Bat Cave Preserve

186 acres in Henderson & Rutherford Counties


LOCATION:

Southern Appalachian Mountains,
Henderson and Rutherford Counties

TOPOGRAPHICAL MAP:

"Bat Cave Map"
Contact: NC Geographical Survey
1612 Mail Service Center
Raleigh, NC 27699-1612.
(919) 715-9718
www.geology.enr.state.nc.us/

OWNERSHIP & ACCESS:

The Nature Conservancy has closed Bat Cave Preserve to the public for the forseeable future to protect the preserve’s infected bats and to keep White Nose Syndrome from spreading to unaffected colonies.

ABOUT:

One of Hickory Nut Gorge’s wonders is Bat Cave Preserve, owned and managed by The Nature Conservancy since 1981. The preserve is home to the largest augen gneiss granite fissure cave in the world. The granite of these caves was formed over 500 million years ago. The cave provides habitat for rare bats, salamanders, and spiders.

The Conservancy’s management goals for the preserve include reestablishing the critically endangered Indiana bat to its former habitat. Bat Cave Preserve is infected with white-nose syndrome: a fungal disease that has wiped out millions of bats in North America (in 29 states and 5 Canadian provinces) since 2007. The fungus invades the nose, mouth and wings of bats during hibernation, when their immune systems are largely shut down. Research indicates that the fungus may lead to dehydration, causing them to wake more frequently and burn precious fat reserves. This leads to starvation.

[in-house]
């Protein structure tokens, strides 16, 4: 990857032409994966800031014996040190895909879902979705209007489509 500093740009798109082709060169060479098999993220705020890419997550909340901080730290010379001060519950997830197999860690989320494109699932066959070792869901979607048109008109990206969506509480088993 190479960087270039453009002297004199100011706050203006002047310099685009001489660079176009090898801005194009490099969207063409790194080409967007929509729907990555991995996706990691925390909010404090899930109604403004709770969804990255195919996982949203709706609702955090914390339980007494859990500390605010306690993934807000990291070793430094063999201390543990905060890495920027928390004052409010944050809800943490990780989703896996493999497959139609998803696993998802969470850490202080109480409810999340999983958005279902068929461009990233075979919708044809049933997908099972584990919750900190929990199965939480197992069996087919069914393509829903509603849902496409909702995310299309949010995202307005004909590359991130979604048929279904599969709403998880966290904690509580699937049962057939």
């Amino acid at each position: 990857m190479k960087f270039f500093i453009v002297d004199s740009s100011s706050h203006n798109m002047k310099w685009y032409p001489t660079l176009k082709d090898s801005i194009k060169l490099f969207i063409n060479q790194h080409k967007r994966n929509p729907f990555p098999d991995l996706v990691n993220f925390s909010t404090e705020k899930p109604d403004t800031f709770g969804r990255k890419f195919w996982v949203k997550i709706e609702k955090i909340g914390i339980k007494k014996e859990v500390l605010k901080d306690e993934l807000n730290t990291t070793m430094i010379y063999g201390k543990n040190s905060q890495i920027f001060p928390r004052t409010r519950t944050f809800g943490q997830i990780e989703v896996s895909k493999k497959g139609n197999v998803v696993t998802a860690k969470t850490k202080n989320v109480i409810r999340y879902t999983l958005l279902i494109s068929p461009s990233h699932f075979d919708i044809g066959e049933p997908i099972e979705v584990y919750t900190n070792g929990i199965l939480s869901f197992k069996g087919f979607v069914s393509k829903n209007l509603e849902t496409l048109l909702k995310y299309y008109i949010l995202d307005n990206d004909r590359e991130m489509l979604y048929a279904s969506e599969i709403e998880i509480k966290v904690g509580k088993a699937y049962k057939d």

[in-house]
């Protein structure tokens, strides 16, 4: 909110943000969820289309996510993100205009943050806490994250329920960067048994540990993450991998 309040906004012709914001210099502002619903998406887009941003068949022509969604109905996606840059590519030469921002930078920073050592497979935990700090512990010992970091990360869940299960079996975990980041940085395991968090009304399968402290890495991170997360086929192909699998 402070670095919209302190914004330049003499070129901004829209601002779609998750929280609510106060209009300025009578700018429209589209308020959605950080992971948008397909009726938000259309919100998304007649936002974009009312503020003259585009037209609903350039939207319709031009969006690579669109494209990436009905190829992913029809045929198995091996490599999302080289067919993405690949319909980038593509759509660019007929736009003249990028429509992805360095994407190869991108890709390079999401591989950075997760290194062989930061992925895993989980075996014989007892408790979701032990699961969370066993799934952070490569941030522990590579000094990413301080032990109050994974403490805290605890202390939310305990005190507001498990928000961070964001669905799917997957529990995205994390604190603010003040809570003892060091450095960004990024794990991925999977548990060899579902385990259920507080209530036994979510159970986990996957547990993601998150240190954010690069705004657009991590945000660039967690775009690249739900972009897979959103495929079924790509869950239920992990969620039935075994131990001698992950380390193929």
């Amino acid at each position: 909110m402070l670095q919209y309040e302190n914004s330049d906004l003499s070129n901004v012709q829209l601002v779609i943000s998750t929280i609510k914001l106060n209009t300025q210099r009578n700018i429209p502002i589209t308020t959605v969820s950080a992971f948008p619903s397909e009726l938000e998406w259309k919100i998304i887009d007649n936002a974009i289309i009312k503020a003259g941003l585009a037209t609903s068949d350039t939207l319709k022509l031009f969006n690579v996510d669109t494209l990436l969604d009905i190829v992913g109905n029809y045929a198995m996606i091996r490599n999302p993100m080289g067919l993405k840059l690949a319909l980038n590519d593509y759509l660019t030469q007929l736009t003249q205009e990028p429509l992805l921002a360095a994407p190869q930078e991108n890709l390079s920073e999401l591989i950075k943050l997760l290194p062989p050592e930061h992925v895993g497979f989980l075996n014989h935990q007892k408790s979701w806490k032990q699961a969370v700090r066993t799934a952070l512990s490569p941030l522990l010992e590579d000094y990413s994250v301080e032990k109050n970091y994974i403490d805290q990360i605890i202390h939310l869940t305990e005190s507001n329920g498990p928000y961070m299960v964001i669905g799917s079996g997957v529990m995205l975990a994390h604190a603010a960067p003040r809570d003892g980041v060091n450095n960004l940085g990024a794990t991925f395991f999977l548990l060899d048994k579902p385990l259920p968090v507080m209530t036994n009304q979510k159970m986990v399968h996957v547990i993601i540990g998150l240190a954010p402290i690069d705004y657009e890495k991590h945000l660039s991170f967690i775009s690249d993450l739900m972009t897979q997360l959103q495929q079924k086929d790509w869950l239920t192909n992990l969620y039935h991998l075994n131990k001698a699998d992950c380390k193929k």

The Conservancy has closed Bat Cave Preserve to the public for the forseeable future to protect the preserve’s infected bats and to keep the disease from spreading to unaffected colonies. Staff also avoid the area in winter months to give the bats their best chance at hibernating successfully and undistrubed through the winter.

CONSERVATION HIGHLIGHTS:

In 1981, Margaret Flinsch began making gifts of undivided interest in the Bat Cave natural area to The Nature Conservancy. The preserve is now completely owned by The Nature Conservancy. The Flinsches had owned the property since the 1920s. Invasive species such as tree-of-heaven, multiflora rose, Japanese grass, wineberry, and Japanese honeysuckle threaten the preserve’s native plants. North Carolina Chapter staff and volunteers are battling these exotic plants through our invasive species program.

Check out our Bat Cave Wildflower Slide Show!

NEARBY PLACES TO VISIT:
 

Public Natural Areas

 

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